Distinct maternal metabolites are associated with obesity and glucose-insulin axis in the first trimester of pregnancy

Julia Bandres-Meriz*, Christina Kunz, Jesper F Havelund, Nils J Færgeman, Alejandro Majali-Martinez, Regina Ensenauer, Gernot Desoye

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Abstract

BACKGROUND/OBJECTIVES: Obesity in pregnancy associates with changes in the glucose-insulin axis. We hypothesized that these changes affect the maternal metabolome already in the first trimester of human pregnancy and, thus, aimed to identify these metabolites.

PATIENTS/METHODS: We performed untargeted metabolomics (HPLC-MS/MS) on maternal serum (n = 181, gestational weeks 4+0-11+6). For further analysis, we included only non-smoking women as assessed by serum cotinine levels (ELISA) (n = 111). In addition to body mass index (BMI) and leptin as measures of obesity and adiposity, we metabolically phenotyped women by their fasting glucose, C-peptide and insulin sensitivity (ISHOMA index). To identify metabolites (outcome) associated with BMI, leptin, glucose, C-peptide and/or ISHOMA (exposures), we used a combination of univariable and multivariable regression analyses with multiple confounders and machine learning methods (Partial Least Squares Discriminant Analysis, Random Forest and Support Vector Machine). Additional statistical tests confirmed robustness of results. Furthermore, we performed network analyses (MoDentify package) to identify sets of correlating metabolites that are coordinately regulated by the exposures.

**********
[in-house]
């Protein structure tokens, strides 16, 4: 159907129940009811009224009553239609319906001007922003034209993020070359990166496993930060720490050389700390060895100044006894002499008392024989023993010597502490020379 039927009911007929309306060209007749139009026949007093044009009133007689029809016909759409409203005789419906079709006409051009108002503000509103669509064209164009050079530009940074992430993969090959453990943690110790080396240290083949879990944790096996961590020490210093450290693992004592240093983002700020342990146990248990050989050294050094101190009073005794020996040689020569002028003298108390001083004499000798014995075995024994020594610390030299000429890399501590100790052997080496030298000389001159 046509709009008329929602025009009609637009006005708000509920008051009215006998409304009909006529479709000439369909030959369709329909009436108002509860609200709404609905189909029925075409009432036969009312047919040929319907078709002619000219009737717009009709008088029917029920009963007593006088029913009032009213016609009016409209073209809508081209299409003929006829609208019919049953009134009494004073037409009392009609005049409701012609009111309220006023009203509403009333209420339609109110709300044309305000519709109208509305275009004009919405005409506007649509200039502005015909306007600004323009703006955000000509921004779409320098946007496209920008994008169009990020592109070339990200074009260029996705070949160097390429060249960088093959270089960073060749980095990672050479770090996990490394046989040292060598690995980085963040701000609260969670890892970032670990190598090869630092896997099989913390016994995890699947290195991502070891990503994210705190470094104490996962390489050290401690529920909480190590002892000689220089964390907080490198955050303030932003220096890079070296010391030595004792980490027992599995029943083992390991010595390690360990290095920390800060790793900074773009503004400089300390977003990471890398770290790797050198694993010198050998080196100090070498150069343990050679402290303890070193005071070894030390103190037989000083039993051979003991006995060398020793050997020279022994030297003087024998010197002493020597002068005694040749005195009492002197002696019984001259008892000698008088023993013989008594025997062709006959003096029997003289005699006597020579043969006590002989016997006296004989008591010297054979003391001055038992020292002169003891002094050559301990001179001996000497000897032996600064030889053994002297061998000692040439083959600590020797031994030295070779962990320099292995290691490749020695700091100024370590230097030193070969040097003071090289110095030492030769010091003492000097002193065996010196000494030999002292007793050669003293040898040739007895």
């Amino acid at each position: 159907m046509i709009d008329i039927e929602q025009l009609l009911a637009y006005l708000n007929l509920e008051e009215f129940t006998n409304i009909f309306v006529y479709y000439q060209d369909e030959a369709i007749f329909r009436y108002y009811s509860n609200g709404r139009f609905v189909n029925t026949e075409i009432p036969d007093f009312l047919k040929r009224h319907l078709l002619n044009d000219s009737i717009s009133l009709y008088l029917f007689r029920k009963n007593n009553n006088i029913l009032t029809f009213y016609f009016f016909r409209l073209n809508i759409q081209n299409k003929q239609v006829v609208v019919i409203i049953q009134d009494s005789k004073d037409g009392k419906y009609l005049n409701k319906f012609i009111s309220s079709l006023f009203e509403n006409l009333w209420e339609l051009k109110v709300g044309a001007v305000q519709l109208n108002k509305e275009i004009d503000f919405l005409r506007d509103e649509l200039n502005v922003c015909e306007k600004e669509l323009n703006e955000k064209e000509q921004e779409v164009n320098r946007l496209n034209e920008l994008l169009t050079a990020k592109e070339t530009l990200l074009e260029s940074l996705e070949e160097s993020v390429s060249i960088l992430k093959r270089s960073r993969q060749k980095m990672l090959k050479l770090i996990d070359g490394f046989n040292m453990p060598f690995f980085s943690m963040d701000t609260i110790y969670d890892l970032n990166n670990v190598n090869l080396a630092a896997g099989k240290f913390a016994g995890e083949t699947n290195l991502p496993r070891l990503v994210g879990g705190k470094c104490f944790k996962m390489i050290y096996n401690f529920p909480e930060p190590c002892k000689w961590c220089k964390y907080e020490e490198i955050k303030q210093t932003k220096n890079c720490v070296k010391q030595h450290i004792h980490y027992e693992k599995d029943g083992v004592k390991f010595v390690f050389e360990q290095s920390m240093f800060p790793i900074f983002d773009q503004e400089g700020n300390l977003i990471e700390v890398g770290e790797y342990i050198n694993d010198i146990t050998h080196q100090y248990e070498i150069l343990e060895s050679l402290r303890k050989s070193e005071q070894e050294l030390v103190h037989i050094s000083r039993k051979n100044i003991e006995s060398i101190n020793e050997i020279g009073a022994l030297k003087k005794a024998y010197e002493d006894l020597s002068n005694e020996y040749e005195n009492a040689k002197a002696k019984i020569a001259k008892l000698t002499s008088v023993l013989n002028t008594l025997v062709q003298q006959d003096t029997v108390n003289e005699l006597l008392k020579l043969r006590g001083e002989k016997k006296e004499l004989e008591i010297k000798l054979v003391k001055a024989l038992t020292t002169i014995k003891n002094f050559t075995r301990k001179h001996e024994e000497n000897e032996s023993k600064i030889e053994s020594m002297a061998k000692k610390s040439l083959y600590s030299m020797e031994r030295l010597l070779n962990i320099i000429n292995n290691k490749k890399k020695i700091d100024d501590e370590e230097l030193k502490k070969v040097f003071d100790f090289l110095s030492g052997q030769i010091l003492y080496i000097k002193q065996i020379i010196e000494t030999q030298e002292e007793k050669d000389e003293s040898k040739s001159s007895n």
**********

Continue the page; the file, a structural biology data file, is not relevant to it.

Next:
RESULTS: We detected 2449 serum features of which 277 were annotated. After stringent analysis, 15 metabolites associated with at least one exposure (BMI, leptin, glucose, C-peptide, ISHOMA). Among these, palmitoleoyl ethanolamine (POEA), an endocannabinoid-like lipid endogenously synthesized from palmitoleic acid, and N-acetyl-L-alanine were consistently associated with C-peptide in all the analyses (95% CI: 0.10-0.34; effect size: 21%; p < 0.001; 95% CI: 0.04-0.10; effect size: 7%; p < 0.001). In network analysis, most features correlating with palmitoleoyl ethanolamide and N-acetyl-L-alanine and associated with C-peptide, were amino acids or dipeptides (n = 9, 35%), followed by lipids (n = 7, 27%).

CONCLUSIONS: We conclude that the metabolome of pregnant women with overweight/obesity is already altered early in pregnancy because of associated changes of C-peptide. Changes of palmitoleoyl ethanolamide concentration in pregnant women with obesity-associated hyperinsulinemia may reflect dysfunctional endocannabinoid-like signalling.

OriginalsprogEngelsk
TidsskriftInternational Journal of Obesity
Vol/bind47
Sider (fra-til)529-537
ISSN0307-0565
DOI
StatusUdgivet - jul. 2023

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© 2023. The Author(s).

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